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Special attention in the reviewed studies is given to supervision and feedback. Can and Walker (2014) analyze the preferences for written feedback expressed by doctoral students. Scholars report that most frequently, such learners need the assessment of their main idea, clarity, and argumentation, as well as the coverage of data. At the same time, the authors remark that preferences on criticism and autonomy vary among doctoral students since individuals treat the likelihood of these aspects to increase academic success differently (Can & Walker, 2014).

Kobayashi, Berge, Grout, and Rump (2017) examine supervision as a success factor in doctoral programs. Scholars conclude that a certain amount of autonomy is useful for students, but it is not acceptable to leave all choices up to the young researcher. Teeuwsen, Ratković, and Tilley (2014) note that part-time doctoral studies may be an advantageous opportunity for some eager minds. Although there are some limitations to this approach, Teeuwsen et al. (2014) remark that combining education and research may be a successful option for many. Overall, the review of literature allowed identifying several crucial factors of success for doctoral students’ scholarly and scientific endeavors.

Based on the conducted research, it seems relevant to make some recommendations to consider when developing a plan for the successful completion of a doctoral program. First of all, one should refresh the knowledge of APA guidelines and make sure that he or she remembers how to cite sources appropriately. To avoid mistakes in this dimension, such software as PERRLA may be employed. Secondly, one should conduct an extensive review of articles on the selected topic of investigation. This step will help not only in identifying the gaps in the literature that has been published so far but also in setting one’s research goals correctly. Finally, it is recommended not to abuse autonomy and meet the advisor whenever a young researcher feels doubtful and needs professional advice and assistance.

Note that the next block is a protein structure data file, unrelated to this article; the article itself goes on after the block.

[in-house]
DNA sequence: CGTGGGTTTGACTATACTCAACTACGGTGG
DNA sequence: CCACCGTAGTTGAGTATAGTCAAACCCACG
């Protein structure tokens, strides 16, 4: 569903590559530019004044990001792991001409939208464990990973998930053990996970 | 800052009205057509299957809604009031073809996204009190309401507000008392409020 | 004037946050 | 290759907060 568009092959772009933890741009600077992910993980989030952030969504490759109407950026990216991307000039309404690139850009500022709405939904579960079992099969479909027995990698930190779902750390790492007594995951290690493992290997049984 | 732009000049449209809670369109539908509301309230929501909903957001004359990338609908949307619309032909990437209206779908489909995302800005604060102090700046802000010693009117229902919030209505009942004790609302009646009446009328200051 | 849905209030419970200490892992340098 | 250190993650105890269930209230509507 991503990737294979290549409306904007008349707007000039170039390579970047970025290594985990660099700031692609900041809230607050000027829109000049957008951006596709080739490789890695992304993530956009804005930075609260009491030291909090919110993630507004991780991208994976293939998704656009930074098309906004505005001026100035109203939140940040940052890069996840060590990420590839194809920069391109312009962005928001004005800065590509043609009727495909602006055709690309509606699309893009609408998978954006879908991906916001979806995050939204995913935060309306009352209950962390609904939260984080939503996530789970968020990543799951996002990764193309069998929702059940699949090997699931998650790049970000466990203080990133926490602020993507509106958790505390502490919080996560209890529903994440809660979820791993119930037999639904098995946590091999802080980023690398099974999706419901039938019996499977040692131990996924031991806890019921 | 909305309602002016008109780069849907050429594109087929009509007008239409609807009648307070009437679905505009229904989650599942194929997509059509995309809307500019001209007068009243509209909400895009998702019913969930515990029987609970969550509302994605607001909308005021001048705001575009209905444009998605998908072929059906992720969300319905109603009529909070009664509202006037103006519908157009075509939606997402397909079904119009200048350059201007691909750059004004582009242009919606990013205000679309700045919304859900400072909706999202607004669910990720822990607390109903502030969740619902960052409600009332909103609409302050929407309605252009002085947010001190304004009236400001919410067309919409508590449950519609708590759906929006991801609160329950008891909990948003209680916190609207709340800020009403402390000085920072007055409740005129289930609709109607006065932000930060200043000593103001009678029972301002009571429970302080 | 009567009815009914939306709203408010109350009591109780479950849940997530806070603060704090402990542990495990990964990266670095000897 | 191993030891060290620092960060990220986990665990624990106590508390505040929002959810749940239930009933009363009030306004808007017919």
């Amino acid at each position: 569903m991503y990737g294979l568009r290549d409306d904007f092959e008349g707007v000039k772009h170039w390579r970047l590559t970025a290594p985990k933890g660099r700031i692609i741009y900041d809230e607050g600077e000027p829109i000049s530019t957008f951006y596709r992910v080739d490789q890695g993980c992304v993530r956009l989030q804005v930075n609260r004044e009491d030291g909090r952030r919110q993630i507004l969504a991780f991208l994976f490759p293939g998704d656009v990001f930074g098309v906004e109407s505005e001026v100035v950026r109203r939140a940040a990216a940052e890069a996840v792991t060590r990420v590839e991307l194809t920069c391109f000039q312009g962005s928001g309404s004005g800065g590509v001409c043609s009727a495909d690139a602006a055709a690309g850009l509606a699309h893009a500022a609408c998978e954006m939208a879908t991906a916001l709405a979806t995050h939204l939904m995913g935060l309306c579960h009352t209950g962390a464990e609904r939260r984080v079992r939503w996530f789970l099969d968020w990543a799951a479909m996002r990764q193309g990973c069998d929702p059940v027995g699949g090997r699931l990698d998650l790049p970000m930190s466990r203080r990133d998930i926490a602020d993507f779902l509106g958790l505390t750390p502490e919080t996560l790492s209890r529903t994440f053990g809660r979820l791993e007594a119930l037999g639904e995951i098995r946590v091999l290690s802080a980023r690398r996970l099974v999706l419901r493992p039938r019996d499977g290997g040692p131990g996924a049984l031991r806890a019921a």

Developing a PICOT Question

The suggested PICOT question is “In patients admitted to the hospital (P), does the implementation of the bowel protocol (I) compared to no protocol (C) lead to the decreased incidence of constipation (O) during their stay (T)?” The topic fits the PICOT guidelines since it covers all the elements required: population, intervention, comparison, outcome, and time. The problem of constipation in inpatients is an acute one, and it demands thorough analysis and resolution.